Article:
COPD - quick-relief drugs
Quick-relief medicines for chronic obstructive pulmonary disease (COPD) work quickly to help you breathe better. You take them when you are coughing, wheezing, or having trouble breathing, such as during a flare-up.
These medicines are also called rescue drugs. Since they relax the muscles of your airways (bronchi) and open them up for easier breathing, they are also known as bronchodilators (meaning medicines that open the airways).
You and your doctor can make a plan for the quick-relief drugs that work for you. This plan will include when you should take your medicine and how much you should take.
Make sure you get your medicine refilled before you run out.
Quick-relief beta-agonist inhalers
Quick-relief beta-agonists help you breathe better by relaxing the muscles of your airways. They are short-acting, which means they stay in your system only for a short time.
Some people take them just before exercising. Ask your doctor if you should do this.
If you need to use these drugs more than 3 times a week, or if you use more than one canister a month, your COPD probably is not under control. You should call your doctor.
Kinds of quick-relief beta-agonists
Quick-relief beta-agonists include:
- Albuterol (ProAir HFA, Proventil HFA, Ventolin HFA)
- Levalbuterol (Xopenex HFA)
Side effects might include:
- Fast or irregular heartbeats. Call your doctor right away if you have this side effect.
Oral steroids (also called corticosteroids) are medicines you take by mouth, as pills, capsules, or liquids. They are not quick-relief medicines, but are often given for 7 to 14 days when your symptoms flare-up. Sometimes you might have to take them for longer.
Oral steroids include:
Anderson B, Conner Anderson B, Conner K, Dunn C, et al. Institute for Clinical Systems Improvement. Diagnosis and Management of Chronic Obstructive Pulmonary Disease (COPD). https://www.icsi.org/_asset/yw83gh/COPD.pdf.Accessed May 5, 2014.Anderson B, Conner Anderson B, Conner K, Dunn C, et al. Institute for Clinical Systems Improvement. Diagnosis and Management of Chronic Obstructive Pulmonary Disease (COPD). https://www.icsi.org/_asset/yw83gh/COPD.pdf. Accessed May 5, 2014.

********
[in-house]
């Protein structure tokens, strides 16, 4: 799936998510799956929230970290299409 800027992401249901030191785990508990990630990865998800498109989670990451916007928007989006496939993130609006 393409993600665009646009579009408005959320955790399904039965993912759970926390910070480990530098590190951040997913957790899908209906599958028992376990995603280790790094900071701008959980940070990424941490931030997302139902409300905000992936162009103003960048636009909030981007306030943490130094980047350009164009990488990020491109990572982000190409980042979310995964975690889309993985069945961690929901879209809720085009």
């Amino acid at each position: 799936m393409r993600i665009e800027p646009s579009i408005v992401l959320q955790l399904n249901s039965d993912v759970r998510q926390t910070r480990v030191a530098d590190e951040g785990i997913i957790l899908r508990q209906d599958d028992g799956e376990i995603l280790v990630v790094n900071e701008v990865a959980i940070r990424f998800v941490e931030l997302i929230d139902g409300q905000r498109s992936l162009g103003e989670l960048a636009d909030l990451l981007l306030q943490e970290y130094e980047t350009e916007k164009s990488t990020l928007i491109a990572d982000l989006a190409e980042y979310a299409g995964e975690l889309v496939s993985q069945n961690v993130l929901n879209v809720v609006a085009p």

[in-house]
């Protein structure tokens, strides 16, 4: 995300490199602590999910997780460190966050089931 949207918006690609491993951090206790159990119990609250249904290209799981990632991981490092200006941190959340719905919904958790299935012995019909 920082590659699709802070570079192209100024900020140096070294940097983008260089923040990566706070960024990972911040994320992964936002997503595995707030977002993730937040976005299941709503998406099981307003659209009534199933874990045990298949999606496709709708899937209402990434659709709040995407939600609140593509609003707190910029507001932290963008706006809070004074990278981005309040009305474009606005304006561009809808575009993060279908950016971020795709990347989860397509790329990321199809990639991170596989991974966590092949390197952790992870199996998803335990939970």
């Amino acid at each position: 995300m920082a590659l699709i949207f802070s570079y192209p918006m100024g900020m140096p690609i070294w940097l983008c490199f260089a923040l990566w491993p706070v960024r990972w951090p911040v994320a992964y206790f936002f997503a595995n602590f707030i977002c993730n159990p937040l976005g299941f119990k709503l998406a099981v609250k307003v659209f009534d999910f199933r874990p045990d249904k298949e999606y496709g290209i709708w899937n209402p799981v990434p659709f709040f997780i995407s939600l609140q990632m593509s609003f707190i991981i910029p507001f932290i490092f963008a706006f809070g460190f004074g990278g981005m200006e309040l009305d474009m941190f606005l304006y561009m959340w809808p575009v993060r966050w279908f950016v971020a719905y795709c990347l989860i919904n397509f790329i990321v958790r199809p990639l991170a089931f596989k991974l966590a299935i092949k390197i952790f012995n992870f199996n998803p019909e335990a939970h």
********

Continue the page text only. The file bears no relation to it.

Balkissoon R, Lommatzsch S, Carolan B, Make B. Chronic obstructive pulmonary disease: a concise review. Med Clin N Am. 2011;95:1125-1141. PMID: 22032431 www.ncbi.nlm.nih.gov/pubmed/22032431.
Evensen AE. Management of COPD exacrbations. Am Fam Physician. 2010;81:607-613. PMID 20187597 www.ncbi.nlm.nih.gov/pubmed/20187597.
Shapiro SD, Reilly JJ Jr, Rennard SI. Chronic bronchitis and emphysema. In: Mason RJ, Broaddus VC, Martin TR, et al, eds. Murray & Nadel's Textbook of Respiratory Medicine. 5th ed. Philadelphia, PA: Elsevier Saunders; 2010:chap 39.
- Chronic obstructive pulmonary disease - adults - discharge
- COPD - what to ask your doctor
- Eating extra calories when sick - adults
- How to breathe when you are short of breath
- How to use an inhaler - no spacer
- How to use an inhaler - with spacer
- How to use your peak flow meter
- Oxygen safety
- Traveling with breathing problems
- Using oxygen at home
- Using oxygen at home - what to ask your doctor
Update Date 4/26/2014
Updated by: Denis Hadjiliadis, MD, Associate Professor of Medicine, Pulmonary, Allergy, and Critical Care, Perelman School of Medicine, University of Pennsylvania, Philadelphia, PA. Also reviewed by David Zieve, MD, MHA, Isla Ogilvie, PhD, and the A.D.A.M. Editorial team.